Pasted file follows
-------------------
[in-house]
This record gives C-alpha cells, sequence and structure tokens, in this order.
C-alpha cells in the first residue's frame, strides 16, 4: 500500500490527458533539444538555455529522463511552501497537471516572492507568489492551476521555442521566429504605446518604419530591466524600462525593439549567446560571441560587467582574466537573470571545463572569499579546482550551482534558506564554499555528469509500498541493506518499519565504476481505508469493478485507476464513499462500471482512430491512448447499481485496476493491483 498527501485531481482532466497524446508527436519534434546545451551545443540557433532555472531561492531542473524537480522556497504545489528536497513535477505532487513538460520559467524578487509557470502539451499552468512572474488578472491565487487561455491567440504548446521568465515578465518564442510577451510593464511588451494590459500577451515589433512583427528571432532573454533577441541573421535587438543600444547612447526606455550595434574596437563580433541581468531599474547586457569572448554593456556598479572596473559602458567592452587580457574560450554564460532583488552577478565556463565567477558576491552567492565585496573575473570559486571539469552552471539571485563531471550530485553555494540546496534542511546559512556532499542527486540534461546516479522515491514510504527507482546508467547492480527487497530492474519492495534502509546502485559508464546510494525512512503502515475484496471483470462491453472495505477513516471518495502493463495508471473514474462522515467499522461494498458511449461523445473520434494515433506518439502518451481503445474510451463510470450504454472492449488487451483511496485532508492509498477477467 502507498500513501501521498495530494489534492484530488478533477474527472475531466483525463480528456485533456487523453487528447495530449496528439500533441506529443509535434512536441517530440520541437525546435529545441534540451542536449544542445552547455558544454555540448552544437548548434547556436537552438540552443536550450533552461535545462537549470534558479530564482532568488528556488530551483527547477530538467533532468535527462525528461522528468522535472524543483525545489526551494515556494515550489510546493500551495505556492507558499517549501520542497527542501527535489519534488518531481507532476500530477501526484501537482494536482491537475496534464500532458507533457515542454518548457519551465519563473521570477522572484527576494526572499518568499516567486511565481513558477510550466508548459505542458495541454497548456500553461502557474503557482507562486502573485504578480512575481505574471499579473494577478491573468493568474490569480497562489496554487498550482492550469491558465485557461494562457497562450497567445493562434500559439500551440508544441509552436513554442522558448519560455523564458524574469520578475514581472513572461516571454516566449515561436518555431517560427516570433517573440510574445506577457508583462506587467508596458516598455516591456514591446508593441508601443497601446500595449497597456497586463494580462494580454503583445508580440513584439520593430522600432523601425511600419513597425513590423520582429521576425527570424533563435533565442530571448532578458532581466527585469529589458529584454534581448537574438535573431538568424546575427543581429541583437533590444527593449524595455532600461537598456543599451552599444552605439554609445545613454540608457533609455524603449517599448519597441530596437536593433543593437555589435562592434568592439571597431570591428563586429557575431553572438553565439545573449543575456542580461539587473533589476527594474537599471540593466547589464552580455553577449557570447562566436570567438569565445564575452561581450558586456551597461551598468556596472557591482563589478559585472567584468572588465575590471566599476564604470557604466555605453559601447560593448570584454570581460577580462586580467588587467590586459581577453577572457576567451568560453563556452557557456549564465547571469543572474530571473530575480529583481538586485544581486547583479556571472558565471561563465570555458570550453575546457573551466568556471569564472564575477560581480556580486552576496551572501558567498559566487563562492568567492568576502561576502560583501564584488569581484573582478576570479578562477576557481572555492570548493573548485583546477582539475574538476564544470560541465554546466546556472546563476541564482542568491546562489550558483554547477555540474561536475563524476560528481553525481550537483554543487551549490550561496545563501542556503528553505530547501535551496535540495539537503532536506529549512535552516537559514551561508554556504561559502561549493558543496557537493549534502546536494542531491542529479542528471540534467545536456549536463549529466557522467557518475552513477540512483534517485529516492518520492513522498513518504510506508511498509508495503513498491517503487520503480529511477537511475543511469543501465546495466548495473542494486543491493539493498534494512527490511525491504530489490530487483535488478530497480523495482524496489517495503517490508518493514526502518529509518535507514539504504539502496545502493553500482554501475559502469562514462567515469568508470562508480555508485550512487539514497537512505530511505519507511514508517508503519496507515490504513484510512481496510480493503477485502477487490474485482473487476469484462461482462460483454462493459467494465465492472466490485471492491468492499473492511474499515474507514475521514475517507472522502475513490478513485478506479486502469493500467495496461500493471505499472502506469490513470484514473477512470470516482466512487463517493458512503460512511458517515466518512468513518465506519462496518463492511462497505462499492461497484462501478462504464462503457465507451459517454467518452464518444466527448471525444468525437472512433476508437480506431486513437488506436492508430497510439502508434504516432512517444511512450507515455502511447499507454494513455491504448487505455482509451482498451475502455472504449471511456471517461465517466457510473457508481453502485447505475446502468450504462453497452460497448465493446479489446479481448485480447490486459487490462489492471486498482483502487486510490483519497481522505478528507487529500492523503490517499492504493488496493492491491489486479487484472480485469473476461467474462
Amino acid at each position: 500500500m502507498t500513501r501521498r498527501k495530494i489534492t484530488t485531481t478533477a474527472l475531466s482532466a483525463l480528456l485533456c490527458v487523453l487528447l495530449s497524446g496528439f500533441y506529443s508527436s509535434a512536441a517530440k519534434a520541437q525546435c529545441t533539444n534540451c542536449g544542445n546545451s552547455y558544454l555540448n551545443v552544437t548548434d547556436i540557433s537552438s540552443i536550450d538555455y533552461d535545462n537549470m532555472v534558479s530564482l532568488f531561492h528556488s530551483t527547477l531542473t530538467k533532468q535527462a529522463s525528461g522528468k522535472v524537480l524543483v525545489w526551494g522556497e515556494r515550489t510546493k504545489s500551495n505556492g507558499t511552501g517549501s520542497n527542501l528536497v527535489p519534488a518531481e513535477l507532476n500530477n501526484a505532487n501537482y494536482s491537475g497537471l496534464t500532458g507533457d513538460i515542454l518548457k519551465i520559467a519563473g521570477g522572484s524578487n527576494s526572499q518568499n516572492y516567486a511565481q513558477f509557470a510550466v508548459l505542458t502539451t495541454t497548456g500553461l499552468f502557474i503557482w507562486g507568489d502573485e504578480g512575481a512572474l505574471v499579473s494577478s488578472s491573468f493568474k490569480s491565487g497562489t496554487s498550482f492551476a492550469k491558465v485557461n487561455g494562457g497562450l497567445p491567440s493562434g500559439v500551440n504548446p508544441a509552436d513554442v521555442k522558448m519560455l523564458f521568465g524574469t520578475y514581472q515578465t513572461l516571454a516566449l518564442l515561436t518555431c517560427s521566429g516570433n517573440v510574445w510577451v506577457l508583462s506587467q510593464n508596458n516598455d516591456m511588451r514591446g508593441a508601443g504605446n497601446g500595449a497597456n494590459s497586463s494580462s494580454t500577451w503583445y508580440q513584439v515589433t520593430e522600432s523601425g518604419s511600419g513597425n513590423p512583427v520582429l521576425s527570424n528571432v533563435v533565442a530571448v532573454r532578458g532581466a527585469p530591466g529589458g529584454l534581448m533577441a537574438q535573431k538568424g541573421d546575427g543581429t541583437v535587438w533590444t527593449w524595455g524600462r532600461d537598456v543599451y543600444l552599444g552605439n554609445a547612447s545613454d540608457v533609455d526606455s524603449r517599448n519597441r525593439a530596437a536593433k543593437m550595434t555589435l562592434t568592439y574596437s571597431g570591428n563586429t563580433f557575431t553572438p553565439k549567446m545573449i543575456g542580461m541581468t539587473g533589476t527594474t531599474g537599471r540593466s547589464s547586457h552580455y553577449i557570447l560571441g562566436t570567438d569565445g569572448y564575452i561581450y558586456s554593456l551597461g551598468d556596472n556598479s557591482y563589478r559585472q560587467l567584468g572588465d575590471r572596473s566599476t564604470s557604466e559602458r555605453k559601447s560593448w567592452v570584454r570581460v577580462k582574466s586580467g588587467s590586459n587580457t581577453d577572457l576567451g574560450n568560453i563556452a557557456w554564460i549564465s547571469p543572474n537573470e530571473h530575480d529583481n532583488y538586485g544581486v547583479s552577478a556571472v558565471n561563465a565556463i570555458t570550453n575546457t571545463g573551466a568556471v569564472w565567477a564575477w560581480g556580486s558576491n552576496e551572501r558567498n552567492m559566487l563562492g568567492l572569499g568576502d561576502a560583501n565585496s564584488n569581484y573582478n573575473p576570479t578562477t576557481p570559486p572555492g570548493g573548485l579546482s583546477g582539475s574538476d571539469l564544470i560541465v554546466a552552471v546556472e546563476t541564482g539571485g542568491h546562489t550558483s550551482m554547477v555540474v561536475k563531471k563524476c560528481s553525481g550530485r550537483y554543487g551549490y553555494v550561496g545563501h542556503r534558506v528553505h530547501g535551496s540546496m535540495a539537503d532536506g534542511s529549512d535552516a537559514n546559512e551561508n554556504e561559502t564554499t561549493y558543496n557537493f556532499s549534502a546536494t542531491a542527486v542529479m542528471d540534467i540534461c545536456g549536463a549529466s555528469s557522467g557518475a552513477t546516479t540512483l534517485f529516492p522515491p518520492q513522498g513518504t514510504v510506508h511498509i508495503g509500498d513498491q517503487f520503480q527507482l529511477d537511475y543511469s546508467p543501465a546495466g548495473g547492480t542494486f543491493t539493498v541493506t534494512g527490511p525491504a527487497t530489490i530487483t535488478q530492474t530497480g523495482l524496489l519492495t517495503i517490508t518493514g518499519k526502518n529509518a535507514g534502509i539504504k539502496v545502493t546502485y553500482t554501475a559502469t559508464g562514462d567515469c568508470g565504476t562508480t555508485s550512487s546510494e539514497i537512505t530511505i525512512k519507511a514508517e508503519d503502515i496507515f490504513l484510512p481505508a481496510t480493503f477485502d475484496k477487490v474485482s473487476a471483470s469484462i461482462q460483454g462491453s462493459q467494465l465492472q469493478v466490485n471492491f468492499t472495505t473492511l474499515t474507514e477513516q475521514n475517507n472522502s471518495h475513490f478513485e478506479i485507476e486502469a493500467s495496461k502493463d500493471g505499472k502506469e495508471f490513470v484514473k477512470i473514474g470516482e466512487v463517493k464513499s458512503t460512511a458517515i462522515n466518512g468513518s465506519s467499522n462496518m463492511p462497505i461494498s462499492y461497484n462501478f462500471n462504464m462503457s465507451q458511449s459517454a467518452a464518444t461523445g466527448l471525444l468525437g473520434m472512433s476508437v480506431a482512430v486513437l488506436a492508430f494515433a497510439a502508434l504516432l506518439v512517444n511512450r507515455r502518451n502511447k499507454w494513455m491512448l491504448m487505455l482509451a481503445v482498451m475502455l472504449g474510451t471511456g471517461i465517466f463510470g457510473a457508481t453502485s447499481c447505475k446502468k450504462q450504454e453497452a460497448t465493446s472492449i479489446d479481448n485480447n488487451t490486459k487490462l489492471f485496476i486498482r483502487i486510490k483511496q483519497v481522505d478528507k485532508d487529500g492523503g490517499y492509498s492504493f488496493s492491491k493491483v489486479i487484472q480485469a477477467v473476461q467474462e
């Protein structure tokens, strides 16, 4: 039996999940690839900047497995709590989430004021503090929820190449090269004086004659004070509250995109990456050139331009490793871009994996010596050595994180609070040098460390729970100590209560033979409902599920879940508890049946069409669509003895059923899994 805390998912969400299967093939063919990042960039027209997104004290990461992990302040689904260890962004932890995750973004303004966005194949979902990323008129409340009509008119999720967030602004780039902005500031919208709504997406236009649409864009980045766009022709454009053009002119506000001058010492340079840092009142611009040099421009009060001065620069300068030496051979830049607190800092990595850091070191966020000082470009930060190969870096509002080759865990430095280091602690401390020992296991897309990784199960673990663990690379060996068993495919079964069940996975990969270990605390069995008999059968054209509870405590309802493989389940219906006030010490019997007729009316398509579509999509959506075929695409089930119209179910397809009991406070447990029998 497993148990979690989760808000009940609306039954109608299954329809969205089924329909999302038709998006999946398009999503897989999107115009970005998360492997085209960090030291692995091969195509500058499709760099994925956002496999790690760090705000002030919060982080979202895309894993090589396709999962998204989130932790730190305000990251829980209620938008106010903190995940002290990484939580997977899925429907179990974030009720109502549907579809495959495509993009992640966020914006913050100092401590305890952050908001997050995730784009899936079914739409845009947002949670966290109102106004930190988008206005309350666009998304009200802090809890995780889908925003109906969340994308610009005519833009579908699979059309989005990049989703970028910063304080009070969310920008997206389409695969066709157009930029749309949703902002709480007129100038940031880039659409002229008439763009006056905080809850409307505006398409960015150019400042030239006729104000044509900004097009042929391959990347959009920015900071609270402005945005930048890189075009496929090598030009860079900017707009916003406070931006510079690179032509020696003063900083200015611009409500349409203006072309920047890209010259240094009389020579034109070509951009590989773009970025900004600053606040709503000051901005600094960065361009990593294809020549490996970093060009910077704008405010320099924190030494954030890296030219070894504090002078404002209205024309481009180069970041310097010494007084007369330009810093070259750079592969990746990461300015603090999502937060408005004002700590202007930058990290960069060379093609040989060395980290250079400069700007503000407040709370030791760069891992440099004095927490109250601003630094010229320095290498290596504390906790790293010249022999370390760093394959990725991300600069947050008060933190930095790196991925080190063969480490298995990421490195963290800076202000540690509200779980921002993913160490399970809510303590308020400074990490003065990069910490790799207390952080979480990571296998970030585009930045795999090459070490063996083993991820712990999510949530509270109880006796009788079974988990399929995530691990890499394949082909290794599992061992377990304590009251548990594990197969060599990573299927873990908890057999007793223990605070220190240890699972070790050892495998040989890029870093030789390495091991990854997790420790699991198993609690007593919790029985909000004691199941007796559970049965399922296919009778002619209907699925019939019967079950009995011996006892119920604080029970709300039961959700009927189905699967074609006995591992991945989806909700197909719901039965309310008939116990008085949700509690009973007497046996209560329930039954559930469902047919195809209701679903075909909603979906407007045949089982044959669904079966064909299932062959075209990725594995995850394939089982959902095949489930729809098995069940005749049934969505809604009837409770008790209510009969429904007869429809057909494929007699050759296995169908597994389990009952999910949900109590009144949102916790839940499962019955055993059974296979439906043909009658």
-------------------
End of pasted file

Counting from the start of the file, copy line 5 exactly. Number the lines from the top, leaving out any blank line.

């Protein structure tokens, strides 16, 4: 039996999940690839900047497995709590989430004021503090929820190449090269004086004659004070509250995109990456050139331009490793871009994996010596050595994180609070040098460390729970100590209560033979409902599920879940508890049946069409669509003895059923899994 805390998912969400299967093939063919990042960039027209997104004290990461992990302040689904260890962004932890995750973004303004966005194949979902990323008129409340009509008119999720967030602004780039902005500031919208709504997406236009649409864009980045766009022709454009053009002119506000001058010492340079840092009142611009040099421009009060001065620069300068030496051979830049607190800092990595850091070191966020000082470009930060190969870096509002080759865990430095280091602690401390020992296991897309990784199960673990663990690379060996068993495919079964069940996975990969270990605390069995008999059968054209509870405590309802493989389940219906006030010490019997007729009316398509579509999509959506075929695409089930119209179910397809009991406070447990029998 497993148990979690989760808000009940609306039954109608299954329809969205089924329909999302038709998006999946398009999503897989999107115009970005998360492997085209960090030291692995091969195509500058499709760099994925956002496999790690760090705000002030919060982080979202895309894993090589396709999962998204989130932790730190305000990251829980209620938008106010903190995940002290990484939580997977899925429907179990974030009720109502549907579809495959495509993009992640966020914006913050100092401590305890952050908001997050995730784009899936079914739409845009947002949670966290109102106004930190988008206005309350666009998304009200802090809890995780889908925003109906969340994308610009005519833009579908699979059309989005990049989703970028910063304080009070969310920008997206389409695969066709157009930029749309949703902002709480007129100038940031880039659409002229008439763009006056905080809850409307505006398409960015150019400042030239006729104000044509900004097009042929391959990347959009920015900071609270402005945005930048890189075009496929090598030009860079900017707009916003406070931006510079690179032509020696003063900083200015611009409500349409203006072309920047890209010259240094009389020579034109070509951009590989773009970025900004600053606040709503000051901005600094960065361009990593294809020549490996970093060009910077704008405010320099924190030494954030890296030219070894504090002078404002209205024309481009180069970041310097010494007084007369330009810093070259750079592969990746990461300015603090999502937060408005004002700590202007930058990290960069060379093609040989060395980290250079400069700007503000407040709370030791760069891992440099004095927490109250601003630094010229320095290498290596504390906790790293010249022999370390760093394959990725991300600069947050008060933190930095790196991925080190063969480490298995990421490195963290800076202000540690509200779980921002993913160490399970809510303590308020400074990490003065990069910490790799207390952080979480990571296998970030585009930045795999090459070490063996083993991820712990999510949530509270109880006796009788079974988990399929995530691990890499394949082909290794599992061992377990304590009251548990594990197969060599990573299927873990908890057999007793223990605070220190240890699972070790050892495998040989890029870093030789390495091991990854997790420790699991198993609690007593919790029985909000004691199941007796559970049965399922296919009778002619209907699925019939019967079950009995011996006892119920604080029970709300039961959700009927189905699967074609006995591992991945989806909700197909719901039965309310008939116990008085949700509690009973007497046996209560329930039954559930469902047919195809209701679903075909909603979906407007045949089982044959669904079966064909299932062959075209990725594995995850394939089982959902095949489930729809098995069940005749049934969505809604009837409770008790209510009969429904007869429809057909494929007699050759296995169908597994389990009952999910949900109590009144949102916790839940499962019955055993059974296979439906043909009658």